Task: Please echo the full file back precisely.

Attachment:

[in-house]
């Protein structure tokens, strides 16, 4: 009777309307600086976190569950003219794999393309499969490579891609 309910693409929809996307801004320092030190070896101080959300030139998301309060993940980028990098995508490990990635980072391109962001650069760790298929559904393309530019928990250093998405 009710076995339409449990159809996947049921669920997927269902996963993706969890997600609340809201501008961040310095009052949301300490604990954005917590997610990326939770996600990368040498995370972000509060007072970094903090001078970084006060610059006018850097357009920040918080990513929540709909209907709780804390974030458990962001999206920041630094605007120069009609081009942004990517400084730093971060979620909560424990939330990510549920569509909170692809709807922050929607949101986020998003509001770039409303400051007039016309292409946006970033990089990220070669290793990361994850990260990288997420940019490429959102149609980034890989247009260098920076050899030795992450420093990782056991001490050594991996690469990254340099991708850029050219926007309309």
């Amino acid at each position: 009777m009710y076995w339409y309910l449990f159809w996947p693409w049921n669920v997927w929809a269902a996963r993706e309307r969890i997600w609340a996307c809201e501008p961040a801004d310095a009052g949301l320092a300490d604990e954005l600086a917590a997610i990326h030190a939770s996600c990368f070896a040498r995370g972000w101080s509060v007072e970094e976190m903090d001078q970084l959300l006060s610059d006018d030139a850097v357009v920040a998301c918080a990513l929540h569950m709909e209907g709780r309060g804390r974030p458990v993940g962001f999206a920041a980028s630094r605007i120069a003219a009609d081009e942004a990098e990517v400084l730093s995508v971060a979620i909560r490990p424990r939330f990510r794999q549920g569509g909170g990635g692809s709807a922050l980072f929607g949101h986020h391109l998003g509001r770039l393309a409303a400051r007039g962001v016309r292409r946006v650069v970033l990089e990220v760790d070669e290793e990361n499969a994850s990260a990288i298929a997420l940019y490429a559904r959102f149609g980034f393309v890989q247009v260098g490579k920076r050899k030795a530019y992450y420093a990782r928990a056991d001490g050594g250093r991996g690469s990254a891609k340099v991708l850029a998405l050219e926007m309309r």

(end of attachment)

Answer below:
[in-house]
């Protein structure tokens, strides 16, 4: 009777309307600086976190569950003219794999393309499969490579891609 309910693409929809996307801004320092030190070896101080959300030139998301309060993940980028990098995508490990990635980072391109962001650069760790298929559904393309530019928990250093998405 009710076995339409449990159809996947049921669920997927269902996963993706969890997600609340809201501008961040310095009052949301300490604990954005917590997610990326939770996600990368040498995370972000509060007072970094903090001078970084006060610059006018850097357009920040918080990513929540709909209907709780804390974030458990962001999206920041630094605007120069009609081009942004990517400084730093971060979620909560424990939330990510549920569509909170692809709807922050929607949101986020998003509001770039409303400051007039016309292409946006970033990089990220070669290793990361994850990260990288997420940019490429959102149609980034890989247009260098920076050899030795992450420093990782056991001490050594991996690469990254340099991708850029050219926007309309």
């Amino acid at each position: 009777m009710y076995w339409y309910l449990f159809w996947p693409w049921n669920v997927w929809a269902a996963r993706e309307r969890i997600w609340a996307c809201e501008p961040a801004d310095a009052g949301l320092a300490d604990e954005l600086a917590a997610i990326h030190a939770s996600c990368f070896a040498r995370g972000w101080s509060v007072e970094e976190m903090d001078q970084l959300l006060s610059d006018d030139a850097v357009v920040a998301c918080a990513l929540h569950m709909e209907g709780r309060g804390r974030p458990v993940g962001f999206a920041a980028s630094r605007i120069a003219a009609d081009e942004a990098e990517v400084l730093s995508v971060a979620i909560r490990p424990r939330f990510r794999q549920g569509g909170g990635g692809s709807a922050l980072f929607g949101h986020h391109l998003g509001r770039l393309a409303a400051r007039g962001v016309r292409r946006v650069v970033l990089e990220v760790d070669e290793e990361n499969a994850s990260a990288i298929a997420l940019y490429a559904r959102f149609g980034f393309v890989q247009v260098g490579k920076r050899k030795a530019y992450y420093a990782r928990a056991d001490g050594g250093r991996g690469s990254a891609k340099v991708l850029a998405l050219e926007m309309r």